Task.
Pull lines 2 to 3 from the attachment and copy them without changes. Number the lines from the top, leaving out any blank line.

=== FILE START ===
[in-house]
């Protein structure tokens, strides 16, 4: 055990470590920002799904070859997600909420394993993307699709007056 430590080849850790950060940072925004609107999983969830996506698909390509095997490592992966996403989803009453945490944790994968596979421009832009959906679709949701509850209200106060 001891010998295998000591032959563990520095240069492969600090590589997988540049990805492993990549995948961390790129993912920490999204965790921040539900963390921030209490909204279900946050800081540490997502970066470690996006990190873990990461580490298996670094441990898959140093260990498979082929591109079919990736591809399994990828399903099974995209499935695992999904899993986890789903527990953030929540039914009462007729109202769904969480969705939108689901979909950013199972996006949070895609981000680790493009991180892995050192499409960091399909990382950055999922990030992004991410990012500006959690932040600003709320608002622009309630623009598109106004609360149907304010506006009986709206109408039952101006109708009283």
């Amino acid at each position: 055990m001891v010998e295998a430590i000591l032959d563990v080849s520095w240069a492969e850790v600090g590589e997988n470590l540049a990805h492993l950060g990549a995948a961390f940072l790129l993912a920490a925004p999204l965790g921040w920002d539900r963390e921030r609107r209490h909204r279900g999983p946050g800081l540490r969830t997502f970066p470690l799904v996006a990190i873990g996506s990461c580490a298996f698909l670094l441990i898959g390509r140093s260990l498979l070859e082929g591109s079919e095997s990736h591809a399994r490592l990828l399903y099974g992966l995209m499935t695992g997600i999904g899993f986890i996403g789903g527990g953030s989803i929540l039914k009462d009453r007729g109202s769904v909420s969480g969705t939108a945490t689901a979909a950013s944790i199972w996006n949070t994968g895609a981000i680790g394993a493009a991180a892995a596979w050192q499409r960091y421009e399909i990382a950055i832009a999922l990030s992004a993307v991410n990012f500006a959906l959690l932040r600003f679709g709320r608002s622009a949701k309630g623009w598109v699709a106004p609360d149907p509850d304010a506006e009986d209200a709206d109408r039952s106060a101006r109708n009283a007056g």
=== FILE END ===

């Protein structure tokens, strides 16, 4: 055990470590920002799904070859997600909420394993993307699709007056 430590080849850790950060940072925004609107999983969830996506698909390509095997490592992966996403989803009453945490944790994968596979421009832009959906679709949701509850209200106060 001891010998295998000591032959563990520095240069492969600090590589997988540049990805492993990549995948961390790129993912920490999204965790921040539900963390921030209490909204279900946050800081540490997502970066470690996006990190873990990461580490298996670094441990898959140093260990498979082929591109079919990736591809399994990828399903099974995209499935695992999904899993986890789903527990953030929540039914009462007729109202769904969480969705939108689901979909950013199972996006949070895609981000680790493009991180892995050192499409960091399909990382950055999922990030992004991410990012500006959690932040600003709320608002622009309630623009598109106004609360149907304010506006009986709206109408039952101006109708009283």
């Amino acid at each position: 055990m001891v010998e295998a430590i000591l032959d563990v080849s520095w240069a492969e850790v600090g590589e997988n470590l540049a990805h492993l950060g990549a995948a961390f940072l790129l993912a920490a925004p999204l965790g921040w920002d539900r963390e921030r609107r209490h909204r279900g999983p946050g800081l540490r969830t997502f970066p470690l799904v996006a990190i873990g996506s990461c580490a298996f698909l670094l441990i898959g390509r140093s260990l498979l070859e082929g591109s079919e095997s990736h591809a399994r490592l990828l399903y099974g992966l995209m499935t695992g997600i999904g899993f986890i996403g789903g527990g953030s989803i929540l039914k009462d009453r007729g109202s769904v909420s969480g969705t939108a945490t689901a979909a950013s944790i199972w996006n949070t994968g895609a981000i680790g394993a493009a991180a892995a596979w050192q499409r960091y421009e399909i990382a950055i832009a999922l990030s992004a993307v991410n990012f500006a959906l959690l932040r600003f679709g709320r608002s622009a949701k309630g623009w598109v699709a106004p609360d149907p509850d304010a506006e009986d209200a709206d109408r039952s106060a101006r109708n009283a007056g």